Earlier in the Gita, we were discussing topics such as wisdom and selfless service. These concepts seem worldly, as they are related to how to succeed and live happily in society. On the other hand, today’s topic will be renunciation.
The Gita states that between the path of renunciation and the path of selfless service, service is the better one. This is because enlightenment is very hard to achieve, and therefore many renunciates are not doing anything useful. Why? Well, many renunciates don’t do anything that helps them toward enlightenment. They are simply wasting their time, as service can be much quicker.
The Gita is not trying to say that renunciation is useless. If done correctly, with full faith, it is very useful. To some people, however, this seems unachievable. The truth couldn’t be more to the contrary. Renunciation has nothing to do with sitting under a tree with an ochre robe. There are two kinds of renunciation: material and spiritual.
To understand material renunciation better, we must delve deeper into the concepts of Buddhism. This is the religion in which there are the most monks that wear robes and meditate constantly. In Buddhism, one can simply be enlightened, or they can be a bodhisattva.
Buddhist traditions believe in leaving all material goods behind to seek enlightenment. This is what I would call “material renunciation”, and it is a bit of an extreme, albeit effective, method of seeking enlightenment.
Then, there is spiritual renunciation. This shows that you do not have to leave everything behind to renounce.
These people are not often recognized, but they are just as enlightened as a sage. Renunciation is just knowing one’s truth. What does that mean? Well, for starters, it means understanding ourselves.
Who are we? What interests us? What is our purpose in life? This is our true identity. If we find the answers to these questions, we will be enlightened. After all, enlightenment is just knowing yourself very well.
Philosophy is a great way to achieve enlightenment quickly. And not just studying philosophy, applying it is just as important. So, what are some basic kinds of philosophy which can help you achieve enlightenment quickly? (Please note that there are thousands of types of philosophy, these are simply my picks.)
Stoicism is an Ancient Roman philosophy with basic concepts that are hard to apply. There are three major teachers of Stoicism: the Roman emperor Marcus Aurelius, a freed slave who became a powerful minister named Epictetus, and a rich playwright and businessman Seneca the Younger (who taught the tyrant, emperor Nero). They each have major concepts: not wasting time, maintaining calm in any situation, and being prepared for hard times.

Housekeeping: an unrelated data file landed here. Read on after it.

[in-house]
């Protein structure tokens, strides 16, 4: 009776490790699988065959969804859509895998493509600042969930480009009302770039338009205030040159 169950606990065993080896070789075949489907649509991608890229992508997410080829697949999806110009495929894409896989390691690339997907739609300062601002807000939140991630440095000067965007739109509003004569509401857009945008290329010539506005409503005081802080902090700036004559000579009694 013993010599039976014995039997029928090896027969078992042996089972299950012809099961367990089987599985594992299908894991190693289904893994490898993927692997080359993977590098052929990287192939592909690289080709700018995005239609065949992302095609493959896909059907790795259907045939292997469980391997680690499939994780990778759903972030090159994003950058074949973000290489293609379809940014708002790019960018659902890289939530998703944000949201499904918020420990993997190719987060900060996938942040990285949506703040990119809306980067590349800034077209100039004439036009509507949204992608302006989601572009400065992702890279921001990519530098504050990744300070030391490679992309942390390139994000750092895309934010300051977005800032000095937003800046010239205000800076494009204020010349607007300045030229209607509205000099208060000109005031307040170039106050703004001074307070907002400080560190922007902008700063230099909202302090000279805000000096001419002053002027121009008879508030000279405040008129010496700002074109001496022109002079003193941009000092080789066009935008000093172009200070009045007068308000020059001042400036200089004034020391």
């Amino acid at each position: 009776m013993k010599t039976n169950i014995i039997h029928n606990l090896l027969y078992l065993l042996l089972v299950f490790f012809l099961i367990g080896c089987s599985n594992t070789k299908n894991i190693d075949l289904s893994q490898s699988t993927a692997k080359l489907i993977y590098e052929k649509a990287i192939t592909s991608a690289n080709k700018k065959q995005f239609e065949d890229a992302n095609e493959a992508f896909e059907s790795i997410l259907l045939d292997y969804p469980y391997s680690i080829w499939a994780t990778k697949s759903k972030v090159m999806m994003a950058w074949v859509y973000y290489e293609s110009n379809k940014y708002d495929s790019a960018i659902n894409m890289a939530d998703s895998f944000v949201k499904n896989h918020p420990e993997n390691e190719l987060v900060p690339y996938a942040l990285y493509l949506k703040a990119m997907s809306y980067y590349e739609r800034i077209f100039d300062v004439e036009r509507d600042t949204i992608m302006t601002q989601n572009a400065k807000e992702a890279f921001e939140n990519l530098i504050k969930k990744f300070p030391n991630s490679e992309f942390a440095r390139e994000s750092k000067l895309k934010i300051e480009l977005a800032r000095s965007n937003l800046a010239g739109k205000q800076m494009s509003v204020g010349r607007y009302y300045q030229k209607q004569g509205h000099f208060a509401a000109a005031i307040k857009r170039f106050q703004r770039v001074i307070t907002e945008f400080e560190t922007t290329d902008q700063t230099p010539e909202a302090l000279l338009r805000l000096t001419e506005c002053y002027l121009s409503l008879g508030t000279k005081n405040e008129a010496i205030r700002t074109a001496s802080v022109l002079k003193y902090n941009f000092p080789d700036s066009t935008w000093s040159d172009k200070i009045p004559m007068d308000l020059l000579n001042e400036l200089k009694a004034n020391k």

Before I talk about the other schools of thought, I’ll share a little story with you.
King Ajatashatru was the king of the prosperous state of Magadha. He was a contemporary of teachers such as the Buddha and Mahavira. As a result of this, Ajatashatru was a very spiritual person, and one day, he announced that he wished to find an answer to a question of his. The king’s question was:
“If a profession such as a craftsman bears fruit in the means of crafts, what fruit does the path of renunciation bear?” (paraphrased)
Ajatashatru visited six teachers known as the Six Heretical Teachers before going to the one that satisfied him (the Buddha). With no further ado, here are all of the philosophies that king Ajatashatru explored!
This was the doctrine of the first teacher that king Ajatashatru visited. Amoralism denies any reward or punishment for deeds and declares that if one is pure at heart, they should do good. There is no heaven, hell, dhamma, or whatever you want to call it according to amoralism.
This philosophy states that suffering is pre-determined, and so are many other things. I know this sounds stupid but just think about it. We can just change a few things in life. We couldn’t change where we were born, or how our family is, or most other things.
Materialism says to live happily because death is the end. Materialists go by the principle of carpe diem, live lavishly and happily, and seize the moment. Seizing the moment is indeed important, and what is the guarantee of a next life?
This school of thought preaches that matter, pain, thought, and the soul are separate and eternal. To attain enlightenment, one must focus on the soul. The others are unavoidable and unconquerable.
This idea states to restrain oneself. It is preventive, as it says that one should avoid any situations which could create evil. Completely giving up any form of contact with evil doesn’t allow evil to come to you.
This philosophy states to avoid any sort of judgment or conflict altogether. It says to remain unclear. A common dialogue from an agnostic philosopher is “I don’t think so. I don’t think this way or that. I don’t think not or for.”
After the six teachers, Ajatashatru went to the Shakyamuni Buddha. Buddha’s million-dollar response is listed here:
- Solitude: One can learn to take pleasure in extreme aloneness.
- Virtue: A virtuous One will see, hear, and think nothing but peace and virtue.
- Contentment in simplicity: A monk is happy with the bare necessities of life.
- Peace: Peace is ecstasy.
- Bliss: He or she will be aware of all things happening yet still be happy at all times.
- Knowledge: They will be able to discover themselves.
- Powers: These are called riddhis in Pali. There are over 15 of them, and the Buddha had mastery of all of them.
- Mind reading: Mind reading can be achieved by extreme mindfulness.
- Recollection: One’s memory will be outstanding enough to recall past lives.
- Release from samsara: They will not go through suffering or pain internally.
That sums up the fifth chapter of the Gita. Just to recap, renunciation can be internal or external, and they are both fruitful. All in all, either way is great, as long as you stick to it with your heart and soul. That’s all for now, folks!